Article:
There are some plants on my “want” list, and sugarcane was one of them. Why? Two reasons, really – it’s an edible plant that can grow here, and it was mentioned as a good border plant to grow in a permaculture garden.
Permaculture is another item on my to-do list, but I haven’t quite embraced it completely – but that’s another story…
Anyway, when one of our neighbours did some clearing and left out a few stems of sugarcane for disposal, I helped myself to a half-metre piece of the top of the stem, to try growing it. One gardener’s waste is another gardener’s propagation joy…
I had read that to grow sugarcane, all you have to do is cut the cane into one-foot lengths, dig a shallow trough to lie the stem sideways in, and cover it.
Well, I had only a half-metre (or 2 to 3 foot) length, and half of that was still sheathed in leaves. I stripped off all the old, dry leaves – the green ones were too tough to pull off – and noticed that there was a small nodule on every segment of the stem, alternating on either side, just above each joint. What if, I thought, each of these were potential buds?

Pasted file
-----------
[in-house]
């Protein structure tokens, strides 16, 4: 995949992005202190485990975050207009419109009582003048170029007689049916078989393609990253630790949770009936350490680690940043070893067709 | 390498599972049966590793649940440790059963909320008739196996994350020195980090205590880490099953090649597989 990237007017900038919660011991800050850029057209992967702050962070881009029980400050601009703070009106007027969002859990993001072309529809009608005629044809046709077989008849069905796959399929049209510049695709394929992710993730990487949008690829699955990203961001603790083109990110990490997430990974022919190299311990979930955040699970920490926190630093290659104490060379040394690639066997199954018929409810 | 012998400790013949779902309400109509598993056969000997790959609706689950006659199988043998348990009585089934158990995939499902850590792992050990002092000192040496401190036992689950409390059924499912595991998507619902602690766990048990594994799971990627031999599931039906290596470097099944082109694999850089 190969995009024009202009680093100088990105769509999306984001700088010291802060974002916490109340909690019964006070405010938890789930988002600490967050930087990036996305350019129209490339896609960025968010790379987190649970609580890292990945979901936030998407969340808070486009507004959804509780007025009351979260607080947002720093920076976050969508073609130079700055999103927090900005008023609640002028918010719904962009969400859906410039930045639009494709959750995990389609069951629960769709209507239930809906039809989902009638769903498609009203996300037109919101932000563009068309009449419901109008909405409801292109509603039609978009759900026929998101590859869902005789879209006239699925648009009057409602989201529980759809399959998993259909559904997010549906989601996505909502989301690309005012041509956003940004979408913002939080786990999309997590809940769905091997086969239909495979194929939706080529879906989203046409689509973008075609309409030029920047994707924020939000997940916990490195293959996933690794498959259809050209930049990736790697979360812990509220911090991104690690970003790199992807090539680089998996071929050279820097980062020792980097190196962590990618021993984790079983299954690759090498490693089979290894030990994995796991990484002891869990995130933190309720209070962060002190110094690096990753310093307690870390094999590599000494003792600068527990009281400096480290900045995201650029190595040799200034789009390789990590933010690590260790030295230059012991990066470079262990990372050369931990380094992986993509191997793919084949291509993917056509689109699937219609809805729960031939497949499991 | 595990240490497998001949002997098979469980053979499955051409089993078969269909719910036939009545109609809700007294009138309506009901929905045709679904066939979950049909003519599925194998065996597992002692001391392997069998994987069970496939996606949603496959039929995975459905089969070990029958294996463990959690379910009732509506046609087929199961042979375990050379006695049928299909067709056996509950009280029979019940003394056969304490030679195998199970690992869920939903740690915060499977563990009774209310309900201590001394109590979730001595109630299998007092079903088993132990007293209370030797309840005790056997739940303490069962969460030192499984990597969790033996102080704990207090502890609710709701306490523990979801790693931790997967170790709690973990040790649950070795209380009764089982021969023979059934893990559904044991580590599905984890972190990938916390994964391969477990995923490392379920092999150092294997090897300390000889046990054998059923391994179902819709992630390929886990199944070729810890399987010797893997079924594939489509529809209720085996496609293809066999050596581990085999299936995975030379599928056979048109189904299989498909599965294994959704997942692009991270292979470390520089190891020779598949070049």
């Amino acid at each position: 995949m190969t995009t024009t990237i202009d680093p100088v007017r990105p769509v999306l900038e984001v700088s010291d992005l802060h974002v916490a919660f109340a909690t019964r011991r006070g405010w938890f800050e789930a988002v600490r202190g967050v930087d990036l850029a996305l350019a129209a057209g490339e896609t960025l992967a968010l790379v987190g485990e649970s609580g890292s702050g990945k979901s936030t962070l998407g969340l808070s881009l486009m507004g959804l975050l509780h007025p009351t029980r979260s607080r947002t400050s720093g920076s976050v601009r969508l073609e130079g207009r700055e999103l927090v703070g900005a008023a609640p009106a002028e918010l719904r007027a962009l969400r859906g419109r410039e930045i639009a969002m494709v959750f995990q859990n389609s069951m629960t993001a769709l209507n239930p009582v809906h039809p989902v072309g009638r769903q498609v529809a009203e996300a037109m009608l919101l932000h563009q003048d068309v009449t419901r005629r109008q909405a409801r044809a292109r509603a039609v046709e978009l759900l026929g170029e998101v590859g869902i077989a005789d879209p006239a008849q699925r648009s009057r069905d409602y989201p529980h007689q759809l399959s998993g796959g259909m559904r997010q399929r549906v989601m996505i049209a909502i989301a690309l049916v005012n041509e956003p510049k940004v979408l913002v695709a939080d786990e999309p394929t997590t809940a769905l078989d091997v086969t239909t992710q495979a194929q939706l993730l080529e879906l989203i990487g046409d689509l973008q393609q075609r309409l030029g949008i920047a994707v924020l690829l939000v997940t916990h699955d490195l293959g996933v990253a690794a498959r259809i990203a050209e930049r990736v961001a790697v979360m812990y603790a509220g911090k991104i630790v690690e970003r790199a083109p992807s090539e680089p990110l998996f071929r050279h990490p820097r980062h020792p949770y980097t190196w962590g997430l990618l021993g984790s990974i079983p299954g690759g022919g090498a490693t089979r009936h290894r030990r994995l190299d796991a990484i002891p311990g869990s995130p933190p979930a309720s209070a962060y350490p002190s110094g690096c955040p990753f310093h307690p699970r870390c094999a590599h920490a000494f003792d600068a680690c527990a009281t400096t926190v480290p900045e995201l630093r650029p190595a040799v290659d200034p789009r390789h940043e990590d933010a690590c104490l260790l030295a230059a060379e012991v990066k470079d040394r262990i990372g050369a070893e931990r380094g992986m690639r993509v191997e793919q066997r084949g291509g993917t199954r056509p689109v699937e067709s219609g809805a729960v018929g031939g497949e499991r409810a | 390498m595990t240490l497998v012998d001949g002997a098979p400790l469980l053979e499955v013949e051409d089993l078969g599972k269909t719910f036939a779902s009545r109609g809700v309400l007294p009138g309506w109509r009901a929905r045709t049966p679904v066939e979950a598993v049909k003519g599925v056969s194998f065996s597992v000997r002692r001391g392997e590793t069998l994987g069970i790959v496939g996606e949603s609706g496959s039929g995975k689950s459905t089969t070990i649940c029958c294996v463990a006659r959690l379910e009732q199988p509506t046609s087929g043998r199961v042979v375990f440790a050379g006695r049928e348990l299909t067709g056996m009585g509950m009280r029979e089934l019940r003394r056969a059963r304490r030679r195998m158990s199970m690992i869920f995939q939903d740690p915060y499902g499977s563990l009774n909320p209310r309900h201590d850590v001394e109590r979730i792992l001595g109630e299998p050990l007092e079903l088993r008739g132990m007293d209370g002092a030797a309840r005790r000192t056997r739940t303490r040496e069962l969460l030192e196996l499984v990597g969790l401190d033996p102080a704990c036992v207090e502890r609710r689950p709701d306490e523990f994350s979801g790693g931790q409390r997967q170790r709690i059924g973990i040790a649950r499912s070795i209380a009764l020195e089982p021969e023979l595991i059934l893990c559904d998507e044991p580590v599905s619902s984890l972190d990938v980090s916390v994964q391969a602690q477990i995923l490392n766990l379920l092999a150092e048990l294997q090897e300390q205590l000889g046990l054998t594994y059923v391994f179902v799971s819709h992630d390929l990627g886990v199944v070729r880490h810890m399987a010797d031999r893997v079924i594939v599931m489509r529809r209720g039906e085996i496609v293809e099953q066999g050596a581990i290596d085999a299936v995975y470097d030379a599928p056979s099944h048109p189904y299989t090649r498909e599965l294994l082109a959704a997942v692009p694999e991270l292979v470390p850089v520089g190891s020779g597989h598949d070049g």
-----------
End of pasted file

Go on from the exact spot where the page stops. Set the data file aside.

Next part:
So, I had the brilliant idea of cutting the bottom half of the stem in the middle of each segment, so that each piece had a bud on it. That gave me a double handful of planting material, which I buried shallowly in a flower pot.
As for the top of the stem, I was informed that the practice in the Philippines is to cut the bottom of the stem at an angle, and to also poke it into the ground at an angle. I cut it accordingly and pressed it at what was supposed to be a 45-degree angle into another flower pot, then watered both sets of plants and left them where they would get lots of sunlight.
Research after doing my planting informed me that the roots grow at each joint (the ring around the stem), so I assume that cutting the stem at an angle just helps in poking it into the ground, like a spear.
About two weeks later, the first shoot broke through the earth. It was from one of the small pieces. After that, more shoots appeared, giving us a total of ten, so far.
Then the longer stem decided to get in on the action. I noticed one of the leaves starting to split. It took two days for a new shoot to emerge and start growing, with a similar one appearing on the opposite side of the stem. Since the leaves were now old and dry, it was easier to strip a few more away to get a better view of the new shoots.
So, it appears that propagating sugarcane is not difficult, and that we will have a few clumps of it growing here. Interestingly to me, I’ve learned that it’s classified as a grass. As long as it doesn’t become invasive, I’ll be happy to let it keep growing. All I have to do is pick a few spots to plant the babies, and sit back and let them grow – for about a year. If I were truly practicing permaculture principles, it would go to a Zone 3 or 4 with other plants that don’t need a lot of management. Now that’s lazy gardening!